I adore fashion magazines. I love the glossy covers, the artistic designer advertisements and the plethora of style advice. Most of all, I love the fashion features. Every so often these articles can inspire me; into thinking or seeing things differently, or by exposing me to a view point I agree with.
This month, Elle’s September issue has done just that. “How to be a badass” by Ann Friedman and “Happily, older, wiser and single” by Kate Bolick give us all a lesson in feminism.
“How to be a badass”
How often have you been told to “man up” and stop crying? We associate ‘manly’ with strength and an ability to hide our emotions, and weakness as expressing them. Ann Friedman, a well established American writer, eloquently demolishes this way of thinking, by redefining how we see a badass woman.
She talks about her own experience of being a “badass”. We see it as a way to erase all female attributes that have a negative stigma. This includes anything remotely feminine, which means a woman who wants to appear strong is forced to throw on a leather jacket, become indifferent to emotion and pretend to not care about much.
We will continue to embrace gender stereotypes if we sneer at men who cry “like a girl”, and tell opinionated women that it “must be their time of the month”.
Thankfully, a badass is one who is in touch with her emotions, and embraces them. Everyone has vulnerabilities, and they are what make us strong, not weak. This is because it makes us human, and bottling up emotion is a one track way to having a breakdown.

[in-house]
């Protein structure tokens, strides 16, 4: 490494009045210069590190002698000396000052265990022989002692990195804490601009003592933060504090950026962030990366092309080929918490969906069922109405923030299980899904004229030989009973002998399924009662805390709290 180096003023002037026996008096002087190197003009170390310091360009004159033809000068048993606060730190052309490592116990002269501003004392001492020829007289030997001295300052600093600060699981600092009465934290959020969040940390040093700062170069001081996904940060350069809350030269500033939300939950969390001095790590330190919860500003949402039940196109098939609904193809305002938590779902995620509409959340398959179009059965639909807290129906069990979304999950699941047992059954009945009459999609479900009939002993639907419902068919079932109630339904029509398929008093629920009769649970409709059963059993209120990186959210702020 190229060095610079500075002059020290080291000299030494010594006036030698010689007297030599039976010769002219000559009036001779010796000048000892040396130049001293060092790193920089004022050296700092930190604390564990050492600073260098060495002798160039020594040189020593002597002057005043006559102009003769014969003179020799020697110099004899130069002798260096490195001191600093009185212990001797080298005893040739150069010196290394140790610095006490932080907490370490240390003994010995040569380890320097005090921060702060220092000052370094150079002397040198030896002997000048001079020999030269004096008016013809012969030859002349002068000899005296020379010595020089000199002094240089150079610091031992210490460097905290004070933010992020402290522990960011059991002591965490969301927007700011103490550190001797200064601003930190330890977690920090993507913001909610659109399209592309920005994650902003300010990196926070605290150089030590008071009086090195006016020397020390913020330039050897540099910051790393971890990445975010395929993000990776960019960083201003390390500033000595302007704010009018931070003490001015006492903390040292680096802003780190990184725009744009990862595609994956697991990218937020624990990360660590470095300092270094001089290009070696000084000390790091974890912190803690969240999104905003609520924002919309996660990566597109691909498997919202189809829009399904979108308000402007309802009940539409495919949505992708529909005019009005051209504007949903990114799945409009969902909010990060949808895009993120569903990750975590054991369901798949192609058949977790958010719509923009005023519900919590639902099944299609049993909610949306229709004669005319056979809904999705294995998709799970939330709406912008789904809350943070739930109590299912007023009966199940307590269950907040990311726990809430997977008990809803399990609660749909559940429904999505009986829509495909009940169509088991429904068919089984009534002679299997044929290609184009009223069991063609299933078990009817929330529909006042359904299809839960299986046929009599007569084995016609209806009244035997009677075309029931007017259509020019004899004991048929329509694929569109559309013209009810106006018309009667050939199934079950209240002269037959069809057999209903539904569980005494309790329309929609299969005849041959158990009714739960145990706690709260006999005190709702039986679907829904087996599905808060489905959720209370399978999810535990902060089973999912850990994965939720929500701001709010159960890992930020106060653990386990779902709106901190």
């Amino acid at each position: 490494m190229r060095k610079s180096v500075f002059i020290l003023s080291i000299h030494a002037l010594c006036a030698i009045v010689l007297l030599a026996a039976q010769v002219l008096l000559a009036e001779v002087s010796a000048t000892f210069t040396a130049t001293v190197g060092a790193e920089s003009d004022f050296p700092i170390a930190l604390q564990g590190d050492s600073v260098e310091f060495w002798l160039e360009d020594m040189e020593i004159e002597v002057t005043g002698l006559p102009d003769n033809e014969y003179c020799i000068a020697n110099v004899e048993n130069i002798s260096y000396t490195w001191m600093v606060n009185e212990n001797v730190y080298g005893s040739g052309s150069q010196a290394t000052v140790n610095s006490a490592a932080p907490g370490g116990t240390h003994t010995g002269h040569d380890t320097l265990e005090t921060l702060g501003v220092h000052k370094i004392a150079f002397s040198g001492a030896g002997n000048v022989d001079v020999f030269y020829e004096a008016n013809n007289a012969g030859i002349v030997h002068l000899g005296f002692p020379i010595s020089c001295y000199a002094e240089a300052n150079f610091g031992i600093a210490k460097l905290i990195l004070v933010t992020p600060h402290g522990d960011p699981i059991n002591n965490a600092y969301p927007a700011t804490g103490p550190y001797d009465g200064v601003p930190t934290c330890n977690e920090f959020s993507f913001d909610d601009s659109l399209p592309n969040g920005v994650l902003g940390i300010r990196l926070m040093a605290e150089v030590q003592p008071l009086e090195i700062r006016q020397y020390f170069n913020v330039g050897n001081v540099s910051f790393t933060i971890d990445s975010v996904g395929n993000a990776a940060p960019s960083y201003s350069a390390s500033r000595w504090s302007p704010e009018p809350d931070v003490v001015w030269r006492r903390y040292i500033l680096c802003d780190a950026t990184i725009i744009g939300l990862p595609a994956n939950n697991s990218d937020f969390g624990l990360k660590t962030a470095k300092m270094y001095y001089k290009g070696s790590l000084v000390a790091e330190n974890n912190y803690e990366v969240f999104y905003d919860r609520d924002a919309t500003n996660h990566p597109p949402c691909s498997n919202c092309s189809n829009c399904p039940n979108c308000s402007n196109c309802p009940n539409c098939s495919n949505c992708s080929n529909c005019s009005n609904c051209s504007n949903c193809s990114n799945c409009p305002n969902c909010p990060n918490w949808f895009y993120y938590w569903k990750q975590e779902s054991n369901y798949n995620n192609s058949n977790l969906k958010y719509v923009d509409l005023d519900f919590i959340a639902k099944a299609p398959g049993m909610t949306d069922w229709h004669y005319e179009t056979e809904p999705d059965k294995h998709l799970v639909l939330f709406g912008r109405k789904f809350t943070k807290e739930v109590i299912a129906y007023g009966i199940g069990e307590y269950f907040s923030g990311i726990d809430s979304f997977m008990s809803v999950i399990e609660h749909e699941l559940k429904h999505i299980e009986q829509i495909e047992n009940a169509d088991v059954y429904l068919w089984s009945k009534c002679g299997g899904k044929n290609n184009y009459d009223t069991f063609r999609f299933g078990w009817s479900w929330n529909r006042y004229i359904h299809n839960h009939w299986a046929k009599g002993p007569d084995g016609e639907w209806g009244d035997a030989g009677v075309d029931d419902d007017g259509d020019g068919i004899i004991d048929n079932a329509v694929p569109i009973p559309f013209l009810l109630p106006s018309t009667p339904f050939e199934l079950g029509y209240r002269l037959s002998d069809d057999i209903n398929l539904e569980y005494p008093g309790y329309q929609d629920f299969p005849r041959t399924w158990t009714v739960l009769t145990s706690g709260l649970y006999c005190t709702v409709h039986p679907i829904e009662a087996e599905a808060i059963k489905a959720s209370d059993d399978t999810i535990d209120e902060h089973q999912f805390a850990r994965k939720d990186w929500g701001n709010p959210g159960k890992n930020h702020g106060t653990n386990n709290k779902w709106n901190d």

Women are thrown into constant turmoil in regards to how they are perceived in society. As miss Friedman mentioned, there’s only so far you can go as a “badass” before you become alienated and judged for being akin to a robot. On the flip-side, femininity isn’t viewed as strong, built on the notion of a man caring for a woman.
Its about time we break that glass that holds in badass women, and allow a strong independent woman the right to cry, to scream and to tear her hair out. Once we begin to break down gender roles, the absurd caveman view of strength will disintegrate and give everyone the right to be human.
“Happily older, wiser and single”
Its 2015 and, finally, people are realising that the path to happiness isn’t laid out by pre-set milestones. Women have always been placed under immense pressure to build a life approved by society, one of marriage, children and all achieved before the age of 35. This isn’t the case any more, under the rise of the strong-willed women who are carving out their own destinies- even if this happens to be the traditional way, or something of a polar opposite.
Most significantly, writer Kate Bolick has shown the world that a woman doesn’t have to marry in her 20s to be happy. She is a self-confessed spinster, and one which understands how it is to function alone. This doesn’t mean she is lonely. Kate was part of the coupledom world for most of her second decade on this earth. No, she’s a woman who knows that you should always be your number one. I am inspired by her tales of travel and career success, made possible by her desire to live life how she wants to.
What I’ve learnt from this is how irrelevant social conventions are. We only get one shot at this life thing and you should devote it to treating yourself as you should- the one and only constant. Be happy enough in yourself so you can, (as Edith Wharton so beautifully put it) “welcome anyone who wants to come and stay, but happy all the same when one is inevitably alone.”
I own the rights to the images in this article.